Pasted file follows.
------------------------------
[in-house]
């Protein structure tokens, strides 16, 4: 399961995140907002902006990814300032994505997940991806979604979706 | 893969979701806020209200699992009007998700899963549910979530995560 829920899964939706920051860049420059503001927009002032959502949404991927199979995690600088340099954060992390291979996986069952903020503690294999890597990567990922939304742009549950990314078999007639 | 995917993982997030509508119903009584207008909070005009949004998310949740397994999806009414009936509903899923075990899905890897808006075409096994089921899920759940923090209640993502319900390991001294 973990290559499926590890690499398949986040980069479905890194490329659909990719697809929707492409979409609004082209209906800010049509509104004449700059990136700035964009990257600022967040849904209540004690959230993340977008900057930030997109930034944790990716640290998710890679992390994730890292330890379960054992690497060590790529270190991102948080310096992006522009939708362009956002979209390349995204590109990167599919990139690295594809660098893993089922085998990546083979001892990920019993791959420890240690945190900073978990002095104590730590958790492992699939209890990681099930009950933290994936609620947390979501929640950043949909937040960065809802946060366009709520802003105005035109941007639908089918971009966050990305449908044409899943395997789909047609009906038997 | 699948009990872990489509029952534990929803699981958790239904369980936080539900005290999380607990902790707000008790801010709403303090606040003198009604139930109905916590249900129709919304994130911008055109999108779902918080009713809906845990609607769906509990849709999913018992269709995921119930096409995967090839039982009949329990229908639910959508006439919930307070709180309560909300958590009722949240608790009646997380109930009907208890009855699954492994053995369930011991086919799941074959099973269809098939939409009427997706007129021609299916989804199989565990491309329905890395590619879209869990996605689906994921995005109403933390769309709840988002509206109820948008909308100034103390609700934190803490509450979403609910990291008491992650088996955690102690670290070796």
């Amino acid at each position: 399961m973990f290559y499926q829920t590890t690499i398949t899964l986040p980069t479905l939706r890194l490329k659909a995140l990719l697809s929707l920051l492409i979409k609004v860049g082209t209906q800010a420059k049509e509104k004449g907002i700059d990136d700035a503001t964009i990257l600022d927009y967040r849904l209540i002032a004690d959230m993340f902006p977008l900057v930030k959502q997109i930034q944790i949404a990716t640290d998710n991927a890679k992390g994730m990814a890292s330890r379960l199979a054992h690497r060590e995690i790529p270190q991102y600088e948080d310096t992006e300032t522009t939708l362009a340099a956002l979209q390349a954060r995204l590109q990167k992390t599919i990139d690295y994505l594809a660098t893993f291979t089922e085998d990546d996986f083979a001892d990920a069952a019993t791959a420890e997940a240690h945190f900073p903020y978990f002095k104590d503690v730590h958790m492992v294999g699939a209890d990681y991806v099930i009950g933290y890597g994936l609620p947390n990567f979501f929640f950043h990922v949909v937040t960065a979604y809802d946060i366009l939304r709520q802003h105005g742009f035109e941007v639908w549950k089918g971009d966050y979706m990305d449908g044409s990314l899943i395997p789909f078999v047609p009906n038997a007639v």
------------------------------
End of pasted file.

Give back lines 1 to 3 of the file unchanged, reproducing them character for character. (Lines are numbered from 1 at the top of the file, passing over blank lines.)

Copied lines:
[in-house]
């Protein structure tokens, strides 16, 4: 399961995140907002902006990814300032994505997940991806979604979706 | 893969979701806020209200699992009007998700899963549910979530995560 829920899964939706920051860049420059503001927009002032959502949404991927199979995690600088340099954060992390291979996986069952903020503690294999890597990567990922939304742009549950990314078999007639 | 995917993982997030509508119903009584207008909070005009949004998310949740397994999806009414009936509903899923075990899905890897808006075409096994089921899920759940923090209640993502319900390991001294 973990290559499926590890690499398949986040980069479905890194490329659909990719697809929707492409979409609004082209209906800010049509509104004449700059990136700035964009990257600022967040849904209540004690959230993340977008900057930030997109930034944790990716640290998710890679992390994730890292330890379960054992690497060590790529270190991102948080310096992006522009939708362009956002979209390349995204590109990167599919990139690295594809660098893993089922085998990546083979001892990920019993791959420890240690945190900073978990002095104590730590958790492992699939209890990681099930009950933290994936609620947390979501929640950043949909937040960065809802946060366009709520802003105005035109941007639908089918971009966050990305449908044409899943395997789909047609009906038997 | 699948009990872990489509029952534990929803699981958790239904369980936080539900005290999380607990902790707000008790801010709403303090606040003198009604139930109905916590249900129709919304994130911008055109999108779902918080009713809906845990609607769906509990849709999913018992269709995921119930096409995967090839039982009949329990229908639910959508006439919930307070709180309560909300958590009722949240608790009646997380109930009907208890009855699954492994053995369930011991086919799941074959099973269809098939939409009427997706007129021609299916989804199989565990491309329905890395590619879209869990996605689906994921995005109403933390769309709840988002509206109820948008909308100034103390609700934190803490509450979403609910990291008491992650088996955690102690670290070796």
């Amino acid at each position: 399961m973990f290559y499926q829920t590890t690499i398949t899964l986040p980069t479905l939706r890194l490329k659909a995140l990719l697809s929707l920051l492409i979409k609004v860049g082209t209906q800010a420059k049509e509104k004449g907002i700059d990136d700035a503001t964009i990257l600022d927009y967040r849904l209540i002032a004690d959230m993340f902006p977008l900057v930030k959502q997109i930034q944790i949404a990716t640290d998710n991927a890679k992390g994730m990814a890292s330890r379960l199979a054992h690497r060590e995690i790529p270190q991102y600088e948080d310096t992006e300032t522009t939708l362009a340099a956002l979209q390349a954060r995204l590109q990167k992390t599919i990139d690295y994505l594809a660098t893993f291979t089922e085998d990546d996986f083979a001892d990920a069952a019993t791959a420890e997940a240690h945190f900073p903020y978990f002095k104590d503690v730590h958790m492992v294999g699939a209890d990681y991806v099930i009950g933290y890597g994936l609620p947390n990567f979501f929640f950043h990922v949909v937040t960065a979604y809802d946060i366009l939304r709520q802003h105005g742009f035109e941007v639908w549950k089918g971009d966050y979706m990305d449908g044409s990314l899943i395997p789909f078999v047609p009906n038997a007639v």